Build The Beloved Community Through Binding Up The Nation's Wounds

Monday, August 14, 2017

The events that occurred in Charlottesville are painfully reminiscent of a not to distant past, when the shrouds of legally sanctioned discrimination, racism, and bigotry sought to be the destructive vices that defined us as a nation. What sparked the need for the Unite the Right rally and subsequent counter protest was the removal of a statue of Gen. Robert E, Lee, famed commander of the the Army of Northern Virginia.

It must be noted, in the aftermath of the shooting of nine peaceful parishioners, including S.C. State Senator and pastor Clemente Pinckney, at Emanuel AME Church by Dylan Roof on June 17, 2015, South Carolina removed its state flag one month later. Many municipalities across the nation have or are considering adopting similar measures, most prominently New Orleans, the former home to the nation's largest slave market.

Mayor Mitch Landrieu provided an eloquent address in May as to why removing four Confederate monuments was the right thing to do, including as he stated, "Centuries old wounds are still raw because they never healed right in the first place. Here is the essential truth: we are better together."

As he noted, many Confederate monuments were erected during the nation's most tumultuous race relations periods. The first wave commenced early in the 20th century after Plessy v Ferguson (1896) which established the Separate but Equal doctrine. Another seminal event that defined this era was the screening of the film The Birth of a Nation by President Woodrow Wilson in the White House in March of 1915, which was symbolic of the vast incidents of mob violence and acts of injustice that was then sweeping across the nation. During a 1919 mass meeting in  Carnegie Hall, NAACP Field Secretary James Weldon Johnson described a meeting he had with Wilson which was meant to discuss the Houston/Camp Logan affair that saw more than 60 black troops forced to endure the largest court martial in U. S. history. Johnson also vividly detailed the horrific case of Jim McIlherron which took place in Tennessee. When he had finished Wilson simply replied that he'd never heard of the case. Johnson then vowed to make everyone hear about it by putting "the raw, naked, brutal facts of this question before the whole nation until we make it sick."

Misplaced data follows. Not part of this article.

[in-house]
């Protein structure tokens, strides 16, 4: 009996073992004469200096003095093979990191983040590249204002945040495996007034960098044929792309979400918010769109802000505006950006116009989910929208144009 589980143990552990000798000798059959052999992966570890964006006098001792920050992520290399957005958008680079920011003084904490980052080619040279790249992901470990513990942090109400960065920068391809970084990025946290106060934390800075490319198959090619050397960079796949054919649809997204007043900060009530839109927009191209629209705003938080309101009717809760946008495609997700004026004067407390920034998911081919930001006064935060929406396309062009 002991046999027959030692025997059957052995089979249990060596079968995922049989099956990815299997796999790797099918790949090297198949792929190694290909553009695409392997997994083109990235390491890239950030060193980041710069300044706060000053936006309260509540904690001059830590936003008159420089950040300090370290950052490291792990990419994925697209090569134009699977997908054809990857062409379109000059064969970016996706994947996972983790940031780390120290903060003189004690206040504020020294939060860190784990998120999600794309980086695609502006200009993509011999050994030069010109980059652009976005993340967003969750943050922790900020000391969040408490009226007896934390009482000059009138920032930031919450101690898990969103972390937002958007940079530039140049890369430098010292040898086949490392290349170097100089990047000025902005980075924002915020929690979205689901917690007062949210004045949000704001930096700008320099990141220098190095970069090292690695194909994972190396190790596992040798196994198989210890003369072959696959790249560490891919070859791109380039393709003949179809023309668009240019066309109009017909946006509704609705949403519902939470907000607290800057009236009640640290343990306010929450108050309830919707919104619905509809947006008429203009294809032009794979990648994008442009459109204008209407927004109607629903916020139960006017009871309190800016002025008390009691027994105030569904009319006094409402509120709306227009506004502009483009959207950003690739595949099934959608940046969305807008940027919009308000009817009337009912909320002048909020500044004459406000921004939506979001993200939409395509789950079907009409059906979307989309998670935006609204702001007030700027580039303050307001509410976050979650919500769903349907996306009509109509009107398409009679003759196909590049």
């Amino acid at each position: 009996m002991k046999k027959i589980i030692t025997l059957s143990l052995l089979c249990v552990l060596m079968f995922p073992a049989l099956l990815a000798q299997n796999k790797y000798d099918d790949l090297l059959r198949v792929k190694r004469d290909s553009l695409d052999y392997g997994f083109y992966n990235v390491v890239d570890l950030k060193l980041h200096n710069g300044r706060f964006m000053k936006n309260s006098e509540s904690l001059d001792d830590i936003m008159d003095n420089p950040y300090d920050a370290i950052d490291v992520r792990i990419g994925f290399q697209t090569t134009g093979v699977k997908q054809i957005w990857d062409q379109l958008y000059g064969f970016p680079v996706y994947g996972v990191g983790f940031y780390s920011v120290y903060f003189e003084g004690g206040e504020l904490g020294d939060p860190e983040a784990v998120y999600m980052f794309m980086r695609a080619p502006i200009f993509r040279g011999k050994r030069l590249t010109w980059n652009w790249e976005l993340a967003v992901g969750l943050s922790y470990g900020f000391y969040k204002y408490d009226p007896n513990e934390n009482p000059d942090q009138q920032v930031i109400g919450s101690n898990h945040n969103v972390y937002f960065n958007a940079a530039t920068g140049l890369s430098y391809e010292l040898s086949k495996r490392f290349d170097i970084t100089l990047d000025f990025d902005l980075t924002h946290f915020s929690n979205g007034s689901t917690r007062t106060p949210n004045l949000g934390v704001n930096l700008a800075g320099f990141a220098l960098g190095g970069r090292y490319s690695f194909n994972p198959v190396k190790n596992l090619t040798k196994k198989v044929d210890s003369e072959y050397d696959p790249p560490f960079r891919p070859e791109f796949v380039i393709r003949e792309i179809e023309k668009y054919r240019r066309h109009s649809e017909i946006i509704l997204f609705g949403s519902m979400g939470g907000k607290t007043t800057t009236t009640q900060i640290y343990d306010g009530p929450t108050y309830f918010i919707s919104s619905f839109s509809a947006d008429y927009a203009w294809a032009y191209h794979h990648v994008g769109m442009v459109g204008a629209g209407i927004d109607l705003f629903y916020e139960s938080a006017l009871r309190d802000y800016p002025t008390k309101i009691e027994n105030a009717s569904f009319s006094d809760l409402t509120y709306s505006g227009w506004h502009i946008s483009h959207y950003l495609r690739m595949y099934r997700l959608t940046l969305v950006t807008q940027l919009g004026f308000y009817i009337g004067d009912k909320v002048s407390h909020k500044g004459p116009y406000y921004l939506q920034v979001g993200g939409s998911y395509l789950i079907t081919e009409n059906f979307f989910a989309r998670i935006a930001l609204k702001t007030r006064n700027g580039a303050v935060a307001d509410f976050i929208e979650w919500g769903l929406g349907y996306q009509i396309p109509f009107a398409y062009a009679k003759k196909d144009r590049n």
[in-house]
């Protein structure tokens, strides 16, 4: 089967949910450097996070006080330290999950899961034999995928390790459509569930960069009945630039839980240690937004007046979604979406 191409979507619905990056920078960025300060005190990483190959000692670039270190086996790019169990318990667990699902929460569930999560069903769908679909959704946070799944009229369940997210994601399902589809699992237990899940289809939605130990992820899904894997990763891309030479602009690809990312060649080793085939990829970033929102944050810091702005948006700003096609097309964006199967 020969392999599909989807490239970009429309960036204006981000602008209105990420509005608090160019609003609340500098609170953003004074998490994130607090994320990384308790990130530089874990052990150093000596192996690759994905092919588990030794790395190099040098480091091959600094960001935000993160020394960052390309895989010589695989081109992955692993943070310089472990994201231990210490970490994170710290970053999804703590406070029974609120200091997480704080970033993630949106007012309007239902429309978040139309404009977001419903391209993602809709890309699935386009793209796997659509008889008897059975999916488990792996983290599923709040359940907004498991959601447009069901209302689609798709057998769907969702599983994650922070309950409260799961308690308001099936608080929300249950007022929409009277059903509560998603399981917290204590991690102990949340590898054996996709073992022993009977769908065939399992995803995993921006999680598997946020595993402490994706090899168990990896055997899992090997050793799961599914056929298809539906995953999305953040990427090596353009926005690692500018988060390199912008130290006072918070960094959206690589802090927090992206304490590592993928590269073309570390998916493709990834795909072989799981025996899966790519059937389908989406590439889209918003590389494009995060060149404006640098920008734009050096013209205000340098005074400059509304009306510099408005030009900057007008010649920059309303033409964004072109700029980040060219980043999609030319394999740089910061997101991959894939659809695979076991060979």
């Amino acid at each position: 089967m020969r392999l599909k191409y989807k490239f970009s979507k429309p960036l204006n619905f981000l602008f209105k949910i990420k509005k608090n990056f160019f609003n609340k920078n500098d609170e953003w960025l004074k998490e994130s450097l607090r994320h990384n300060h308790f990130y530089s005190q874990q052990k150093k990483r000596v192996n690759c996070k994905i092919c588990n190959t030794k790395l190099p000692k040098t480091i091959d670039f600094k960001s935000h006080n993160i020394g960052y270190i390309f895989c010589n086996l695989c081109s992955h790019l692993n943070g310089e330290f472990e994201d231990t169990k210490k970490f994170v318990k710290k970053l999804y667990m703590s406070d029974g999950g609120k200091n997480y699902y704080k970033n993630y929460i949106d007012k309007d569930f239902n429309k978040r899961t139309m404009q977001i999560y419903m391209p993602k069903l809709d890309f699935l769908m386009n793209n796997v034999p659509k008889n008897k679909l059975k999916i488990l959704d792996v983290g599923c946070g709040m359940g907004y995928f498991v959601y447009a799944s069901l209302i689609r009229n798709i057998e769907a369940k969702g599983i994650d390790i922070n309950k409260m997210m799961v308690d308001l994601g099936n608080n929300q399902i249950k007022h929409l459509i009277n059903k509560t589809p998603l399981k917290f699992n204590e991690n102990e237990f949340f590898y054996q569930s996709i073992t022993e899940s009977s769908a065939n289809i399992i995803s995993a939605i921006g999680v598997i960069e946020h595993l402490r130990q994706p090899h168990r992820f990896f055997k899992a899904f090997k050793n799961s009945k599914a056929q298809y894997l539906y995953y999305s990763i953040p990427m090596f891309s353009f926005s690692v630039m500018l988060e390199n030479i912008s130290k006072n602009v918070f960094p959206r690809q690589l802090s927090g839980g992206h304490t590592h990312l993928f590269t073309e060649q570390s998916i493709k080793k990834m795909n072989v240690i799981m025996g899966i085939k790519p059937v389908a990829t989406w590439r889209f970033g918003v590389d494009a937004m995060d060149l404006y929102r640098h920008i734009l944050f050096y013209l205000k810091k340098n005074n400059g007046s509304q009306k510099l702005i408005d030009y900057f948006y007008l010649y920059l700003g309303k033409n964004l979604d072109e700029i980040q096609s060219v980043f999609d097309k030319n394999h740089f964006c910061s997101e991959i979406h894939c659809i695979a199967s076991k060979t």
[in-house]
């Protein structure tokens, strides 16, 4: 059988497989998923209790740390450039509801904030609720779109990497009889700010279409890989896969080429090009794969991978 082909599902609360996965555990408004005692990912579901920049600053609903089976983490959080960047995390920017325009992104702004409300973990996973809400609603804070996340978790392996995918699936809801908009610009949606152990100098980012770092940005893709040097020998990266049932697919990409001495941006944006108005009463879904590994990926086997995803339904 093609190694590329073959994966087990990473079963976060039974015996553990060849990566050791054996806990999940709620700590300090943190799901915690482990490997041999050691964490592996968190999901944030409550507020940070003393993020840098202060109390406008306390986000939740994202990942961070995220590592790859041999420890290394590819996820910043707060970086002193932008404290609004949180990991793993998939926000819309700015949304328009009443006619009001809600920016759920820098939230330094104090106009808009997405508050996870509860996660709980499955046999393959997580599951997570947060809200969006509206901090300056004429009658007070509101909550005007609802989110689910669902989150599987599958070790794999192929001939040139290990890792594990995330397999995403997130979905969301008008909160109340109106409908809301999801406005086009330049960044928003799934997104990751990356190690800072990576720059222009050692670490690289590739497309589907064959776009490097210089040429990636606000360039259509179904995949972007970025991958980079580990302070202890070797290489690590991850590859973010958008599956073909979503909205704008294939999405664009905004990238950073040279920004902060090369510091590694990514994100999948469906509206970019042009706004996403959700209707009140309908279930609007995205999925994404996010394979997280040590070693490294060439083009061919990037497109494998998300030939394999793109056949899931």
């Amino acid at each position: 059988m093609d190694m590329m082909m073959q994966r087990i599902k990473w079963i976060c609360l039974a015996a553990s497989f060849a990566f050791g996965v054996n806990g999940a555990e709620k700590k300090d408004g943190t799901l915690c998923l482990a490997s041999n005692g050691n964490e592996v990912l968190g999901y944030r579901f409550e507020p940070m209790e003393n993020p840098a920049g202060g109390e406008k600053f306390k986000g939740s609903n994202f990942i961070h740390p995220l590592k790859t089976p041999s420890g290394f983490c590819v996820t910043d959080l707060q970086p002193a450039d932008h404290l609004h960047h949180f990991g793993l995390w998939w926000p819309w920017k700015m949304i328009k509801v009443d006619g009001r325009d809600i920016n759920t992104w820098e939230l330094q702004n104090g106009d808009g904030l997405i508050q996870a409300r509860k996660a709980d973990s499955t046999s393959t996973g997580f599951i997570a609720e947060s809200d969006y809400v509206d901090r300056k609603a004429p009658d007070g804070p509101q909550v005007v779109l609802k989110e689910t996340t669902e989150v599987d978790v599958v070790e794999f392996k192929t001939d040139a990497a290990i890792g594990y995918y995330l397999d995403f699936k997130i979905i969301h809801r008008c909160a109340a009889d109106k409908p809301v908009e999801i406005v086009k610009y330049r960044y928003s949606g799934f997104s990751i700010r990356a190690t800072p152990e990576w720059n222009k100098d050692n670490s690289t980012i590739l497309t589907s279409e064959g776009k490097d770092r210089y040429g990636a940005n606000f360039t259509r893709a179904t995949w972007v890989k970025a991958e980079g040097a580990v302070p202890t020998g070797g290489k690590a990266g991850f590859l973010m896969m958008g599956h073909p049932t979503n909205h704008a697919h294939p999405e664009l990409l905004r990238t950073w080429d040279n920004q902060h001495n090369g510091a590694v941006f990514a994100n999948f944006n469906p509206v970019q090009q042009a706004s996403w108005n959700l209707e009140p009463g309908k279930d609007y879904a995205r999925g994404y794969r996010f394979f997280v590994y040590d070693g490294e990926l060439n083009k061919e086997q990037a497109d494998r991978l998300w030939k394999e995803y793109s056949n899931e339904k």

The NAACP responded by dispatching field investigators such as Walter White and Elisabeth Freeman to the scenes of racial terror events and placed their findings in the report Thirty Years of Lynching in the United States 1889-1918. Likewise,  the Equal Justice Initiative have documented more than 4,000 lynchings in their Lynching in America report (2015). A second wave of monument erections occurred as a correlation of Brown v. Board (1954) and the Civil Rights Movement of the 1960's. 

Many supporters of Confederate monuments have offered several reasons why they should remain intact, such as failing to preserve history; honoring soldiers; and the fear of losing cultural heritage and identity. Others say they should remain as a reminder of a hallowing and harboring past.